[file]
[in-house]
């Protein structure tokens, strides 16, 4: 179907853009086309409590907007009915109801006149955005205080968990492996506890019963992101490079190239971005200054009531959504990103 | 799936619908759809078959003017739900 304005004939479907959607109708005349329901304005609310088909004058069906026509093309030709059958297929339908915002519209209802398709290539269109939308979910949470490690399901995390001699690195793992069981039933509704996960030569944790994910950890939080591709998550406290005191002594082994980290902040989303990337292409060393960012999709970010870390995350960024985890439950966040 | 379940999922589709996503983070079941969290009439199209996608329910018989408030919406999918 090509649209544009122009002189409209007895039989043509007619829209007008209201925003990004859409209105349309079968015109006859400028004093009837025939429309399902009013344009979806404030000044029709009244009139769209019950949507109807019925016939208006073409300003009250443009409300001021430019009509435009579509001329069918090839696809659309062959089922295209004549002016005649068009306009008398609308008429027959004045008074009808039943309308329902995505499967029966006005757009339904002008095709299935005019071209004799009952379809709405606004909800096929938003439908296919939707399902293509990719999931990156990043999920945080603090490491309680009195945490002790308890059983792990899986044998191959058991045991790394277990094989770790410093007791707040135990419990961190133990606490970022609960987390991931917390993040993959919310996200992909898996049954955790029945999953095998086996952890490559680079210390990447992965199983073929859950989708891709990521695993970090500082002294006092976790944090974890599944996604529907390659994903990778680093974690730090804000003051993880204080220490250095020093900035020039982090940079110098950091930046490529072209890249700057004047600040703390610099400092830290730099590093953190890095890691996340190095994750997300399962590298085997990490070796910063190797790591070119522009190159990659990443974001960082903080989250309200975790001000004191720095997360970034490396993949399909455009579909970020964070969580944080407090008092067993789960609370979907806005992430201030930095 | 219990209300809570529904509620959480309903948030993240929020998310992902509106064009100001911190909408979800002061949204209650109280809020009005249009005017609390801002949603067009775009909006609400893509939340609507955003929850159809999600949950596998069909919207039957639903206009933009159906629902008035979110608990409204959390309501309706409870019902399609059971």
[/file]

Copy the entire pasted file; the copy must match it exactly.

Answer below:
[in-house]
């Protein structure tokens, strides 16, 4: 179907853009086309409590907007009915109801006149955005205080968990492996506890019963992101490079190239971005200054009531959504990103 | 799936619908759809078959003017739900 304005004939479907959607109708005349329901304005609310088909004058069906026509093309030709059958297929339908915002519209209802398709290539269109939308979910949470490690399901995390001699690195793992069981039933509704996960030569944790994910950890939080591709998550406290005191002594082994980290902040989303990337292409060393960012999709970010870390995350960024985890439950966040 | 379940999922589709996503983070079941969290009439199209996608329910018989408030919406999918 090509649209544009122009002189409209007895039989043509007619829209007008209201925003990004859409209105349309079968015109006859400028004093009837025939429309399902009013344009979806404030000044029709009244009139769209019950949507109807019925016939208006073409300003009250443009409300001021430019009509435009579509001329069918090839696809659309062959089922295209004549002016005649068009306009008398609308008429027959004045008074009808039943309308329902995505499967029966006005757009339904002008095709299935005019071209004799009952379809709405606004909800096929938003439908296919939707399902293509990719999931990156990043999920945080603090490491309680009195945490002790308890059983792990899986044998191959058991045991790394277990094989770790410093007791707040135990419990961190133990606490970022609960987390991931917390993040993959919310996200992909898996049954955790029945999953095998086996952890490559680079210390990447992965199983073929859950989708891709990521695993970090500082002294006092976790944090974890599944996604529907390659994903990778680093974690730090804000003051993880204080220490250095020093900035020039982090940079110098950091930046490529072209890249700057004047600040703390610099400092830290730099590093953190890095890691996340190095994750997300399962590298085997990490070796910063190797790591070119522009190159990659990443974001960082903080989250309200975790001000004191720095997360970034490396993949399909455009579909970020964070969580944080407090008092067993789960609370979907806005992430201030930095 | 219990209300809570529904509620959480309903948030993240929020998310992902509106064009100001911190909408979800002061949204209650109280809020009005249009005017609390801002949603067009775009909006609400893509939340609507955003929850159809999600949950596998069909919207039957639903206009933009159906629902008035979110608990409204959390309501309706409870019902399609059971």